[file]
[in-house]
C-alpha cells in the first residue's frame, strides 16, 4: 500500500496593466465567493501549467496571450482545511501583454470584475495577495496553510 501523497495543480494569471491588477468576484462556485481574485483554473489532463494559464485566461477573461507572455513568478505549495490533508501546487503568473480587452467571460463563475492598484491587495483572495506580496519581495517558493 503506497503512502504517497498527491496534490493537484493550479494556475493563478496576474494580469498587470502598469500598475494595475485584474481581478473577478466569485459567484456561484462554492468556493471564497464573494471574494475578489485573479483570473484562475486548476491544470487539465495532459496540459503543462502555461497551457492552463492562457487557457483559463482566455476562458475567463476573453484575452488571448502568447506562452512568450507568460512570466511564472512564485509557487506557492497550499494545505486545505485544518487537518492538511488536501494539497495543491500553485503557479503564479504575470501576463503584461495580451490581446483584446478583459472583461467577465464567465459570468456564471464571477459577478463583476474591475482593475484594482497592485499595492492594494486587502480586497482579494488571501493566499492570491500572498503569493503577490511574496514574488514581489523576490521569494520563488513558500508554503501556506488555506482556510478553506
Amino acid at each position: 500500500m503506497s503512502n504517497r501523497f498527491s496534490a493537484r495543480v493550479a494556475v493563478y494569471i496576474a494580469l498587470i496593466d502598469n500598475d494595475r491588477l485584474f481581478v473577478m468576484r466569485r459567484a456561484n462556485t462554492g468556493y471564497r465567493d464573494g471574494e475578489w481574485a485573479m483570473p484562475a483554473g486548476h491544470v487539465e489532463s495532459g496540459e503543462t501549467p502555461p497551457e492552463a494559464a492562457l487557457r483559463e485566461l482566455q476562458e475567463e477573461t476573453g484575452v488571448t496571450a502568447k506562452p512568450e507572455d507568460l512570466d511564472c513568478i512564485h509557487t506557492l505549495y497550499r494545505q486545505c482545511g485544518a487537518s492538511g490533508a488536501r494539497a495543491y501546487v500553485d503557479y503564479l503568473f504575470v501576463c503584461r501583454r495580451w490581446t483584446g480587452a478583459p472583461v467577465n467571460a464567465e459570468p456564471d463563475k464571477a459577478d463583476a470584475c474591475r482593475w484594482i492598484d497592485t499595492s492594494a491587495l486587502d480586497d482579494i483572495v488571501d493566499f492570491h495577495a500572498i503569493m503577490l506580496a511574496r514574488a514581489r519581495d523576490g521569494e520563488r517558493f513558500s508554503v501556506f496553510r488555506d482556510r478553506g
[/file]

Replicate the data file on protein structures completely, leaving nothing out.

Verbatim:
[in-house]
C-alpha cells in the first residue's frame, strides 16, 4: 500500500496593466465567493501549467496571450482545511501583454470584475495577495496553510 501523497495543480494569471491588477468576484462556485481574485483554473489532463494559464485566461477573461507572455513568478505549495490533508501546487503568473480587452467571460463563475492598484491587495483572495506580496519581495517558493 503506497503512502504517497498527491496534490493537484493550479494556475493563478496576474494580469498587470502598469500598475494595475485584474481581478473577478466569485459567484456561484462554492468556493471564497464573494471574494475578489485573479483570473484562475486548476491544470487539465495532459496540459503543462502555461497551457492552463492562457487557457483559463482566455476562458475567463476573453484575452488571448502568447506562452512568450507568460512570466511564472512564485509557487506557492497550499494545505486545505485544518487537518492538511488536501494539497495543491500553485503557479503564479504575470501576463503584461495580451490581446483584446478583459472583461467577465464567465459570468456564471464571477459577478463583476474591475482593475484594482497592485499595492492594494486587502480586497482579494488571501493566499492570491500572498503569493503577490511574496514574488514581489523576490521569494520563488513558500508554503501556506488555506482556510478553506
Amino acid at each position: 500500500m503506497s503512502n504517497r501523497f498527491s496534490a493537484r495543480v493550479a494556475v493563478y494569471i496576474a494580469l498587470i496593466d502598469n500598475d494595475r491588477l485584474f481581478v473577478m468576484r466569485r459567484a456561484n462556485t462554492g468556493y471564497r465567493d464573494g471574494e475578489w481574485a485573479m483570473p484562475a483554473g486548476h491544470v487539465e489532463s495532459g496540459e503543462t501549467p502555461p497551457e492552463a494559464a492562457l487557457r483559463e485566461l482566455q476562458e475567463e477573461t476573453g484575452v488571448t496571450a502568447k506562452p512568450e507572455d507568460l512570466d511564472c513568478i512564485h509557487t506557492l505549495y497550499r494545505q486545505c482545511g485544518a487537518s492538511g490533508a488536501r494539497a495543491y501546487v500553485d503557479y503564479l503568473f504575470v501576463c503584461r501583454r495580451w490581446t483584446g480587452a478583459p472583461v467577465n467571460a464567465e459570468p456564471d463563475k464571477a459577478d463583476a470584475c474591475r482593475w484594482i492598484d497592485t499595492s492594494a491587495l486587502d480586497d482579494i483572495v488571501d493566499f492570491h495577495a500572498i503569493m503577490l506580496a511574496r514574488a514581489r519581495d523576490g521569494e520563488r517558493f513558500s508554503v501556506f496553510r488555506d482556510r478553506g